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I found this sentence in an anime.

娘さんたちも悲しみます

The context is that this lady is dying and a guy says to her that her daughters will be sad.

I understand that he transformed the adjective 悲しい into a noun 悲しみ.

Is the ます a short します ? It would make sense but I didn't know you could do that.

Thank you

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You're right, there is a い adjective called 悲しい. But the verb 悲しむ is what really is being used here, which is in its ます form. This form is called 丁寧語 (ていねいご) or what I'd call your standard polite language

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  • I didn't even realized it was the verb 悲しむ ... thank you very much for your answer !
    – Unaware17
    Jul 15, 2023 at 21:47
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I want to offer more detail because I find the underlying grammatical system quite interesting.

I understand that he transformed the adjective 悲しい into a noun 悲しみ.

There are in a sense two transformations: adjective->verb->noun. I'll explain them backwards for reasons that will hopefully become clear.

  1. Apparent nouns that come from transformations of verbs, that have an i-vowel ending... are really just the i-stem ([連]{れん}[用]{よう}[形]{けい}) of that verb. They are roughly comparable to gerunds in English (noun-like forms ending in "ing"). While forming the i-stem of a verb is used for a few conjugations (in particular attaching ます), in my analysis it is really a kind of nominalization.

    The relationship is clearer considering e.g. [書]{か}く "to draw/write" gives 書き - this one seems to appear rarely if ever by itself, but appears in tons of compound forms, such as [手]{て}書き "handwriting", 書き[取]{と}り "transcription/dictation" (the same thing happened to the verb 取る here!), 書き[込]{こ}む "to fill out a form / populate data" etc.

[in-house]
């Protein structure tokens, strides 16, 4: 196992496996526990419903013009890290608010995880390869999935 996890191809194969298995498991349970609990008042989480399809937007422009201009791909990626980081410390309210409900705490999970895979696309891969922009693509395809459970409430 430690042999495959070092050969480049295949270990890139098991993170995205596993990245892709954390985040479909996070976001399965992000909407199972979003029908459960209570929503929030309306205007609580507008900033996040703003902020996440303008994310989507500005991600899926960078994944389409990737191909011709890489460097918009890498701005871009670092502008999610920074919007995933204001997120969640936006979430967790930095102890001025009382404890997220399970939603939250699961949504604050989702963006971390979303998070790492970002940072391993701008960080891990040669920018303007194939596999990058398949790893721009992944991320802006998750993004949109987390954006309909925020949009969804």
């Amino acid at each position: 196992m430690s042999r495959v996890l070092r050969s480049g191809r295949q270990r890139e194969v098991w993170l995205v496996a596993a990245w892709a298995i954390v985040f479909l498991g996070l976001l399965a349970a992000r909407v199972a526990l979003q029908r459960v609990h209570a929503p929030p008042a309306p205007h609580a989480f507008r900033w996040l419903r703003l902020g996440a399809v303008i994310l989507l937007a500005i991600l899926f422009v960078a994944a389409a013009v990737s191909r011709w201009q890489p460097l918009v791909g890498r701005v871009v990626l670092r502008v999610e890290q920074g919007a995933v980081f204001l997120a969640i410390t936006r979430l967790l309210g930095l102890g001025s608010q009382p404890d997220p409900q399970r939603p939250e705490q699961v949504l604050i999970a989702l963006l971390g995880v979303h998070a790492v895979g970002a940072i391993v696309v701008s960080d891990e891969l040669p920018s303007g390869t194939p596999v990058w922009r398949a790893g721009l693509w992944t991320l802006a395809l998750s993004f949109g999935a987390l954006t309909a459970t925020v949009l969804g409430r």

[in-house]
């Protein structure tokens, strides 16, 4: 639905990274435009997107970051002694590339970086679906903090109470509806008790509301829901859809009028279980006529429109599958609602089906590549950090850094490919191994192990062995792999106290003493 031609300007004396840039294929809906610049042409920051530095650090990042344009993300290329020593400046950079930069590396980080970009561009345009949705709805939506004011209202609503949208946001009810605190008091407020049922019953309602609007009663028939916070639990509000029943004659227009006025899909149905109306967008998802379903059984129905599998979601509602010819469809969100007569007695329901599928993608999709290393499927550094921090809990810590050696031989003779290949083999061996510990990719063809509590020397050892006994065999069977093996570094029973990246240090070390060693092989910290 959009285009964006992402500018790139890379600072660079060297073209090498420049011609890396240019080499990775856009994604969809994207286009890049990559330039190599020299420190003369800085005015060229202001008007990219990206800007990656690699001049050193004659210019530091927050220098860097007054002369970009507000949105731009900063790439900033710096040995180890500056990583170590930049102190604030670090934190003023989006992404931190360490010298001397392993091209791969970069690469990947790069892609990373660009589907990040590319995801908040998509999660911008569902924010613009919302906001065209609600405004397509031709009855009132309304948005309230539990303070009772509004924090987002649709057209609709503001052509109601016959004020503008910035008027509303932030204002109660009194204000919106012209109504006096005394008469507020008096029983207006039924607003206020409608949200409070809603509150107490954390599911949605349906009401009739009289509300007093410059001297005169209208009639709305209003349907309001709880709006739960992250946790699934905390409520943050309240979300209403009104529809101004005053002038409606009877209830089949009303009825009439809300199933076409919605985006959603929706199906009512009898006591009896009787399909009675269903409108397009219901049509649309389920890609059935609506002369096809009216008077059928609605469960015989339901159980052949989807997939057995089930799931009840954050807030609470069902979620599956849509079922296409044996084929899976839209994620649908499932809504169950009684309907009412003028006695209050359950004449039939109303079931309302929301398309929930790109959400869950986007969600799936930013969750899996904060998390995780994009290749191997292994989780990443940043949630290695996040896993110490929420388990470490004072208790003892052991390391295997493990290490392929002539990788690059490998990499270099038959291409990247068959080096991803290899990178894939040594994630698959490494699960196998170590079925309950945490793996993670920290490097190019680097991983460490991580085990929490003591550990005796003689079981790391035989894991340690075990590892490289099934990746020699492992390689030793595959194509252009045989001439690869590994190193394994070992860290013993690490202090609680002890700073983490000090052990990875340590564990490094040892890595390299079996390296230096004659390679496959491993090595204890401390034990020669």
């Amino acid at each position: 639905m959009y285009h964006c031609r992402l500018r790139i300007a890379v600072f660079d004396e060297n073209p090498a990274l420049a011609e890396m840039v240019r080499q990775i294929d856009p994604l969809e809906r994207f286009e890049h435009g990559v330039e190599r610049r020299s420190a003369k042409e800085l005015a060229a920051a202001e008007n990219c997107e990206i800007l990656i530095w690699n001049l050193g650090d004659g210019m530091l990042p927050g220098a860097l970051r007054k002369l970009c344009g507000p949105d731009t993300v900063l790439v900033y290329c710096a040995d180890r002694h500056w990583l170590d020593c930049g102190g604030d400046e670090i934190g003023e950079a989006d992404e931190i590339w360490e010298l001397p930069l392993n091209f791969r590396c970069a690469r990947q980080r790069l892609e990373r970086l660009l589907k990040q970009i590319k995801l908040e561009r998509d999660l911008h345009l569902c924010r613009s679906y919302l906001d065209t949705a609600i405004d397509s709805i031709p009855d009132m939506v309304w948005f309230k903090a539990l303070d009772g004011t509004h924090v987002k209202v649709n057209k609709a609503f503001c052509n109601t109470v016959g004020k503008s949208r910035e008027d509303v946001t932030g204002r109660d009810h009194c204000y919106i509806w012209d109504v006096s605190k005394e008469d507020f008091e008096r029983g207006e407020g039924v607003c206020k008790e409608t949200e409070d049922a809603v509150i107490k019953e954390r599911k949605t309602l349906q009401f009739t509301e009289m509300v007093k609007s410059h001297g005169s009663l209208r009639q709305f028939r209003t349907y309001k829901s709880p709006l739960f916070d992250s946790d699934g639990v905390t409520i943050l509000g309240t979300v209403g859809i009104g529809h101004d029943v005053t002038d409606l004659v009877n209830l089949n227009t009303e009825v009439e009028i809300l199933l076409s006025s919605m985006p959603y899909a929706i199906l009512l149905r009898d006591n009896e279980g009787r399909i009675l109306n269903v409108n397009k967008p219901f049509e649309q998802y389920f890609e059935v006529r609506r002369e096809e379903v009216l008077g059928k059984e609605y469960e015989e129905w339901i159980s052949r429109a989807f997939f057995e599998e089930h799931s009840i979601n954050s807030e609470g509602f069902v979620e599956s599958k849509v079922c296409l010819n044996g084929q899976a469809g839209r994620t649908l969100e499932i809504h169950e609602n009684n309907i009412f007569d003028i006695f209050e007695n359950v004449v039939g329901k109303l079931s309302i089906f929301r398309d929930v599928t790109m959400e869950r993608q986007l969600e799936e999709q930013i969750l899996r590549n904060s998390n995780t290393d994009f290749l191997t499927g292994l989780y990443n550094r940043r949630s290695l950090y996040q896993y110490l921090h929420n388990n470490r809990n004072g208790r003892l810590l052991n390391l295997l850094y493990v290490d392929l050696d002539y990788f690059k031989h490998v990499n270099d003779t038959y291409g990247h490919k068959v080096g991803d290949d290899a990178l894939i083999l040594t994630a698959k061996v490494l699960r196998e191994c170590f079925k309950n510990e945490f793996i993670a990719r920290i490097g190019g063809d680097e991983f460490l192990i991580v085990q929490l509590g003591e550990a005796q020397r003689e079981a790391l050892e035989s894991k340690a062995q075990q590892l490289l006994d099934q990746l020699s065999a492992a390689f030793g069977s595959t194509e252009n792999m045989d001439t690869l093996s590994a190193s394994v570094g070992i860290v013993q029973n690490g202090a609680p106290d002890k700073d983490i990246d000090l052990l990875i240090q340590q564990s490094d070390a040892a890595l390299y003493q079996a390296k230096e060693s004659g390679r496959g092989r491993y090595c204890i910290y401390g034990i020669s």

(In English, the gerund "writing", constructed regularly from the verb "to write", means the act of writing as an abstract concept; but we also use the same word to refer to a thing that was written. The analogous Japanese grammatical forms have similar flexibility. This is not to be confused with the English gerundive "writing", which is adjectival, and describes some entity which is in the process of writing. That's more like a Japanese te-form.)

  2. The しい class of i-adjectives often have a corresponding verb form where い is replaced by む. This can be seen as a sort of conjugation, transforming the stative, intransitive adjective (typically describing an emotion) into a transitive verb: the act of feeling that emotion for some specific thing or cause (which is even marked with を rather than に).

    This implies, regularly, a gerund form with しむ. You may have seen the expression [楽]{たの}しみにする "to look forward to something" (lit.: act towards fun-having). Indeed, we can see that dictionaries will list 悲しみ "sadness, grief" as a separate form, because it's used that way in addition to being the i-stem of 悲しむ (the predicted meaning could be something like "[act of] grieving, mourning" as abstract concepts).

Is the ます a short します ? It would make sense but I didn't know you could do that.

It doesn't really make sense. It sounds like your mental model is that 悲しみ is an ordinary noun that can form a "suru verb", and that する->します is then being shortened to ます. I'm not aware of any such shortening, and I'm not aware of any examples of these forms functioning as suru verbs. After all, what we have in these cases already derives from a verb; why would an auxiliary be necessary?

Instead, since 悲しみ is already the 連用形 of 悲しむ, we can directly attach ます just as we would in any other case. Such as, for example, する itself: it has a 連用形 of し. (I wouldn't be surprised to learn that the use of し as an emphatic conjunctive particle, ultimately derives from this somehow.)

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  • very interesting, thank you very much. So much to comprehend, it really is fascinating. And I now feel less dumb for asking that question
    – Unaware17
    Jul 18, 2023 at 9:03

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